L.A. County supervisor redistricting debate draws packed house

More than 800 people packed the Los Angeles County Hall of Administration Tuesday to weigh in on a redrawing of voting districts for the Board of Supervisors, which governs the most populous county in the nation.

The crowd filled nearly every seat in the building's hearing room as well as two overflow rooms. Aides said they couldn't recall such a turnout since the 1991 inauguration of Supervisor Gloria Molina, the first person of Latino heritage to be elected to the board in modern history.

On the redistricting question, the supervisors appear to be deadlocked. It takes four of the five board members to approve a new redistricting plan.

Three supervisors favor largely retaining the current district boundaries, while the two remaining supervisors -- Molina and Mark Ridley-Thomas -- favor a bigger boundary change that would make the election of a second Latino supervisor more likely.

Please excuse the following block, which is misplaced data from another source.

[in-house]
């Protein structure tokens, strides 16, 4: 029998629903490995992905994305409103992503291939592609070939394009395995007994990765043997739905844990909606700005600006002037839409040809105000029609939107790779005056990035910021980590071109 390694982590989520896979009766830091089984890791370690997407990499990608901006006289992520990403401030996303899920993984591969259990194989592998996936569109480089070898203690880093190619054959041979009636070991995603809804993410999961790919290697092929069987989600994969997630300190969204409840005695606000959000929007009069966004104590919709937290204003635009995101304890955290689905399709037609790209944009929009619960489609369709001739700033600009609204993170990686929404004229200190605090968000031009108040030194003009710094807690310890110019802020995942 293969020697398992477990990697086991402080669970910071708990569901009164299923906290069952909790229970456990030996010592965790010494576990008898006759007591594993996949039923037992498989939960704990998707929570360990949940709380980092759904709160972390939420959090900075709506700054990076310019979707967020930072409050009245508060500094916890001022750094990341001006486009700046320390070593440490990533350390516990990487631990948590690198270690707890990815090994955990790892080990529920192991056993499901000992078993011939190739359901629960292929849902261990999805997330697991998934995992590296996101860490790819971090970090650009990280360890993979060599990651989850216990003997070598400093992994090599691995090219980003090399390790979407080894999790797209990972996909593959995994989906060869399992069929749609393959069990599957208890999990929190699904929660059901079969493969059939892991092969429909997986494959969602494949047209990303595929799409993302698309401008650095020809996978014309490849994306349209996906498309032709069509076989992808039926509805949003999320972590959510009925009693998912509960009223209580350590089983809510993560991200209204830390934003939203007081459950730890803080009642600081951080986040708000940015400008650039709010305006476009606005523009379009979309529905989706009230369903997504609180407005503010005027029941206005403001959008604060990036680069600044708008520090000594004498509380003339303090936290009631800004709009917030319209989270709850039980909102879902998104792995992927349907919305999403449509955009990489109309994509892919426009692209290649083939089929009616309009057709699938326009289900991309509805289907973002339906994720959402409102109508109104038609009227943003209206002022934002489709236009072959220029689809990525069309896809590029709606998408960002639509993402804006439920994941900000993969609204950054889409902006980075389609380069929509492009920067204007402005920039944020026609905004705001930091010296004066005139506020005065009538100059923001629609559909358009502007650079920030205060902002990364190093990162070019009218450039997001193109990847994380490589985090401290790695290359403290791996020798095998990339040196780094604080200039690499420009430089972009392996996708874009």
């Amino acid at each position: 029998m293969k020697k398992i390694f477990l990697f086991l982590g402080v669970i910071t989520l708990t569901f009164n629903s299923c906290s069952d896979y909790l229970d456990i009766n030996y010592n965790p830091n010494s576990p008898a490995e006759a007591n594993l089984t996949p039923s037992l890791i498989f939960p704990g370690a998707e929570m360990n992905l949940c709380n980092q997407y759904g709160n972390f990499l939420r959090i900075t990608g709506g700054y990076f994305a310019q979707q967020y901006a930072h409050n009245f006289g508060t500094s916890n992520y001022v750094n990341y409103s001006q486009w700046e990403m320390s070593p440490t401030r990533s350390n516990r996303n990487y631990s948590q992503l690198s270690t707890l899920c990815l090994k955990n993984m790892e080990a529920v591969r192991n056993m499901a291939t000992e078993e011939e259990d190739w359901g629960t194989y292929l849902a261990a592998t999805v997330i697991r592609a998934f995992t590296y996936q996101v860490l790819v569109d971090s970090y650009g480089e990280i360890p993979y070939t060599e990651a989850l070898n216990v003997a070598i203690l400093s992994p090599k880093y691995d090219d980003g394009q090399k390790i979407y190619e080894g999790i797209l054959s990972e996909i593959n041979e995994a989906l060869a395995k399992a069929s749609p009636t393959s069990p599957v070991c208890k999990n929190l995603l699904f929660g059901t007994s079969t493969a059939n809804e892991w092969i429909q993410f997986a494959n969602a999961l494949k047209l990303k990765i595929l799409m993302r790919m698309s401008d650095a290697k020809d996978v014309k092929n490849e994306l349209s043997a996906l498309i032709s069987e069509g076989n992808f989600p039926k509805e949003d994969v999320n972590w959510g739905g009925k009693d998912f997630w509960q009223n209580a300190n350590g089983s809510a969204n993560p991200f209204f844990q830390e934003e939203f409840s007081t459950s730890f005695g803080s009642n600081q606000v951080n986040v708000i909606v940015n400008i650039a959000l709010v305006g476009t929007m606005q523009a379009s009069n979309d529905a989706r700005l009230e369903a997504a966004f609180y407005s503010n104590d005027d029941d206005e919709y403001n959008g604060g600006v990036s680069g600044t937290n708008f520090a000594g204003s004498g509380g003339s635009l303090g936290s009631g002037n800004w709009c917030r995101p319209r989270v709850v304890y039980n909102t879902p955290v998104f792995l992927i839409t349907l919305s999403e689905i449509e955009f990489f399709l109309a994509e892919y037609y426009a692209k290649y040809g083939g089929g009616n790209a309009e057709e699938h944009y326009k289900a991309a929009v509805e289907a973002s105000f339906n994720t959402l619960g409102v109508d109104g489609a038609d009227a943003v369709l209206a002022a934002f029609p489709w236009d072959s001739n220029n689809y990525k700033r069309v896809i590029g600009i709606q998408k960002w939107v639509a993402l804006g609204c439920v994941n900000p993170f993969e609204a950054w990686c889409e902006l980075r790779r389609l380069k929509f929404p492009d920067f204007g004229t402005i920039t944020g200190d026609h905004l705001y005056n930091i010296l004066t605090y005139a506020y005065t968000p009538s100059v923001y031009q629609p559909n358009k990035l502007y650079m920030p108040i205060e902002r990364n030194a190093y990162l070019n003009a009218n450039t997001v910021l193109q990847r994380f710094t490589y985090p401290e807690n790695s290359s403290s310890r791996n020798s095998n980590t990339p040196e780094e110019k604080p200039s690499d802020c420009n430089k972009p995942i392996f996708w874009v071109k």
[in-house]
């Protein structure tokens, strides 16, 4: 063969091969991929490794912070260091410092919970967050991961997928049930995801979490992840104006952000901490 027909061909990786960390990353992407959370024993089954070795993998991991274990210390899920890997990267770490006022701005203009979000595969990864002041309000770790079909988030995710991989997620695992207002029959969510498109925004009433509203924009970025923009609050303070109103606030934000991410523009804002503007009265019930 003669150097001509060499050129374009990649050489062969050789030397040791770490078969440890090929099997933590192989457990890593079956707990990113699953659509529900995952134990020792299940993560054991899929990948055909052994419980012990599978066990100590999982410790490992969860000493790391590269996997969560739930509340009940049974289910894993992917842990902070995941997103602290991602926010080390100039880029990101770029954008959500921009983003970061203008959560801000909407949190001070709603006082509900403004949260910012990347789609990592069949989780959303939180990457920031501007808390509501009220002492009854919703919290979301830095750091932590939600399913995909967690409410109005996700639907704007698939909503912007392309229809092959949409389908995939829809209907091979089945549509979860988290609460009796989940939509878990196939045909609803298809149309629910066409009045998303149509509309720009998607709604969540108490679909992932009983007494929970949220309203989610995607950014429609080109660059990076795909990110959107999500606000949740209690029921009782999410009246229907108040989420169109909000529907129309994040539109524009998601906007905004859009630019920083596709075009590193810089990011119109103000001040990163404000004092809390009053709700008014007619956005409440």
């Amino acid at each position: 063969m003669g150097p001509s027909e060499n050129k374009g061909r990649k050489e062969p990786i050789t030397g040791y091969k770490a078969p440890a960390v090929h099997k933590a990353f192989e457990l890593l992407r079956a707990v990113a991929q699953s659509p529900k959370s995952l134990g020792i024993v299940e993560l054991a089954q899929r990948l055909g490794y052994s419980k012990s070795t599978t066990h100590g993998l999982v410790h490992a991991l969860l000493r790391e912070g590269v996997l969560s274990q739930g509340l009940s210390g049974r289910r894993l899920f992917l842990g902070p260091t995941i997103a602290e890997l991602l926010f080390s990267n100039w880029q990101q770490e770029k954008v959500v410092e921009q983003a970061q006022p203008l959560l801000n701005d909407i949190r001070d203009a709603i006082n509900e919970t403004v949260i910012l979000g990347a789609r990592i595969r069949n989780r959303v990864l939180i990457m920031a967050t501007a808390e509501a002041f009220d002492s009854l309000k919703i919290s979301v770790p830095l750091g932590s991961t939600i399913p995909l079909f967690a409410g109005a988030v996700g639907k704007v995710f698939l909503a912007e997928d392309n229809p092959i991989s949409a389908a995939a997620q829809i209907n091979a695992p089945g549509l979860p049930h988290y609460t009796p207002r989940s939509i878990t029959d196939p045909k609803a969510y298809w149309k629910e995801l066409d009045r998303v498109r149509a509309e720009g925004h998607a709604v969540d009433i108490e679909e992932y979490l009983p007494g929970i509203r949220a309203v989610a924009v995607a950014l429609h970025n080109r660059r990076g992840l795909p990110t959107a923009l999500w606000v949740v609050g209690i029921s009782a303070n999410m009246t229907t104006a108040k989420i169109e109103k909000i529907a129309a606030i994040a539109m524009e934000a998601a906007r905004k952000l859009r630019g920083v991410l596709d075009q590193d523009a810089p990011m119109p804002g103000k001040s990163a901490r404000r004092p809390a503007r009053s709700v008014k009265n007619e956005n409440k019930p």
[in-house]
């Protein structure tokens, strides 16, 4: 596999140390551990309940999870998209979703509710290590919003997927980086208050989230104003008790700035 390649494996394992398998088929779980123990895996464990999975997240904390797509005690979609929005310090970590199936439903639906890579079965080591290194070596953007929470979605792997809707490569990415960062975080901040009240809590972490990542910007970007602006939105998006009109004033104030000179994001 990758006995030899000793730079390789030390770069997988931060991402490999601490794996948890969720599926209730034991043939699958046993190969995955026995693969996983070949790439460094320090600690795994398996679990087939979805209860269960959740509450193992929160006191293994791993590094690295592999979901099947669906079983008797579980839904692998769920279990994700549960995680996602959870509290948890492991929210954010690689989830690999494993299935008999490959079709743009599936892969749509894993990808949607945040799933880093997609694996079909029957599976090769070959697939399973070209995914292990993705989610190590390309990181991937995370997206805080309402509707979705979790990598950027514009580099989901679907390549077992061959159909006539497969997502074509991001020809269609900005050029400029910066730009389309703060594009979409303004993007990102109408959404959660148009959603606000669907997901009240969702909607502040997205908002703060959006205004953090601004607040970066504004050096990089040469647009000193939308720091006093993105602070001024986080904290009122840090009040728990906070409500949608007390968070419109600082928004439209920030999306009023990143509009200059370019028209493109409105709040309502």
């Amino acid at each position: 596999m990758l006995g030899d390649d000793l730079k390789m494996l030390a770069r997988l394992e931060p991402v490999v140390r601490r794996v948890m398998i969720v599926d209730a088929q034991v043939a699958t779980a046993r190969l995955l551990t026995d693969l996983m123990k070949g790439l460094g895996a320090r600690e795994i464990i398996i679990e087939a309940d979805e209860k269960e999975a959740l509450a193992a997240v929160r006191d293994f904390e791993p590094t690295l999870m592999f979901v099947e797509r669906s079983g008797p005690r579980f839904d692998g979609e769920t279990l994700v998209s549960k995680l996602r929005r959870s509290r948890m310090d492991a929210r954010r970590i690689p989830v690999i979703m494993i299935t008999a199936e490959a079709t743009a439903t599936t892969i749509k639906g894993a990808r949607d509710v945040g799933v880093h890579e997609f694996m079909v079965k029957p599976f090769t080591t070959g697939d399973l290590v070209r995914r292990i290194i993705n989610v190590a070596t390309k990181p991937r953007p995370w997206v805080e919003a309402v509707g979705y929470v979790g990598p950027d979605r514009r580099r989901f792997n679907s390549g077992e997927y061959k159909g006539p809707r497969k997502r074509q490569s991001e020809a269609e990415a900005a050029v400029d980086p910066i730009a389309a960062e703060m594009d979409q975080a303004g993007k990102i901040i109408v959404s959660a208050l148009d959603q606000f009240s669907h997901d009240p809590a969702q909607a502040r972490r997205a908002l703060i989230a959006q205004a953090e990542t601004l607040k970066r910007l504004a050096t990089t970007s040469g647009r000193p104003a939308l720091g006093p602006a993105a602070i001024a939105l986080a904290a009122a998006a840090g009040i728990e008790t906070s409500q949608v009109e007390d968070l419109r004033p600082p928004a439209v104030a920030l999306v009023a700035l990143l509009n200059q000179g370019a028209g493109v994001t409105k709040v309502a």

If four supervisors can't agree on a plan, the decision will be made by a committee of Dist. Atty. Steve Cooley, Sheriff Lee Baca and Assessor John R. Noguez.

Molina and Ridley-Thomas, an African-American, say a second Latino district is justified because Latinos now account for 48% of the county's population.

Among the three other supervisors, all non-Latino whites, Don Knabe and Zev Yaroslavsky have sharply criticized the effort to draw a second Latino district. Supervisor Michael D. Antonovich has not yet voiced an opinion, but his appointees to a redistricting committee expressed support for a plan resembling the quo plan. L.A. Now




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